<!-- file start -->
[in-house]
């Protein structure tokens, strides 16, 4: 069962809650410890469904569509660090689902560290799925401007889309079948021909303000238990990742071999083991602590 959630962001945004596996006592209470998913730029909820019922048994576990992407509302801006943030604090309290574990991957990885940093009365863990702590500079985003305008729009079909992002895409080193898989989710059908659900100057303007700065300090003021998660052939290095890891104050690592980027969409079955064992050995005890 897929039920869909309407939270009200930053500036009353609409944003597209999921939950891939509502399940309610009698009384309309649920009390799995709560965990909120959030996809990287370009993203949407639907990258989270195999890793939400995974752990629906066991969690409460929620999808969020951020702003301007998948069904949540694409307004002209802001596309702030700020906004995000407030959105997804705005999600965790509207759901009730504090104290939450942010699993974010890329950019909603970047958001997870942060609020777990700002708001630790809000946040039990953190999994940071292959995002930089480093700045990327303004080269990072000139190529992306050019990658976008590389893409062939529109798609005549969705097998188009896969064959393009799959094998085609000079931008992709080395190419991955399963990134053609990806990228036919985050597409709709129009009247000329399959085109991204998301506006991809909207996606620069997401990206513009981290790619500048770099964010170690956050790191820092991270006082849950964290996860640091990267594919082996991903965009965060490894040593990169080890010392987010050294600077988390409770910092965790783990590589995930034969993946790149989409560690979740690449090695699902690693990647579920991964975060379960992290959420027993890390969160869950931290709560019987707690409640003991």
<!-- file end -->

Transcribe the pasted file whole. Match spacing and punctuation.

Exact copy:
[in-house]
């Protein structure tokens, strides 16, 4: 069962809650410890469904569509660090689902560290799925401007889309079948021909303000238990990742071999083991602590 959630962001945004596996006592209470998913730029909820019922048994576990992407509302801006943030604090309290574990991957990885940093009365863990702590500079985003305008729009079909992002895409080193898989989710059908659900100057303007700065300090003021998660052939290095890891104050690592980027969409079955064992050995005890 897929039920869909309407939270009200930053500036009353609409944003597209999921939950891939509502399940309610009698009384309309649920009390799995709560965990909120959030996809990287370009993203949407639907990258989270195999890793939400995974752990629906066991969690409460929620999808969020951020702003301007998948069904949540694409307004002209802001596309702030700020906004995000407030959105997804705005999600965790509207759901009730504090104290939450942010699993974010890329950019909603970047958001997870942060609020777990700002708001630790809000946040039990953190999994940071292959995002930089480093700045990327303004080269990072000139190529992306050019990658976008590389893409062939529109798609005549969705097998188009896969064959393009799959094998085609000079931008992709080395190419991955399963990134053609990806990228036919985050597409709709129009009247000329399959085109991204998301506006991809909207996606620069997401990206513009981290790619500048770099964010170690956050790191820092991270006082849950964290996860640091990267594919082996991903965009965060490894040593990169080890010392987010050294600077988390409770910092965790783990590589995930034969993946790149989409560690979740690449090695699902690693990647579920991964975060379960992290959420027993890390969160869950931290709560019987707690409640003991």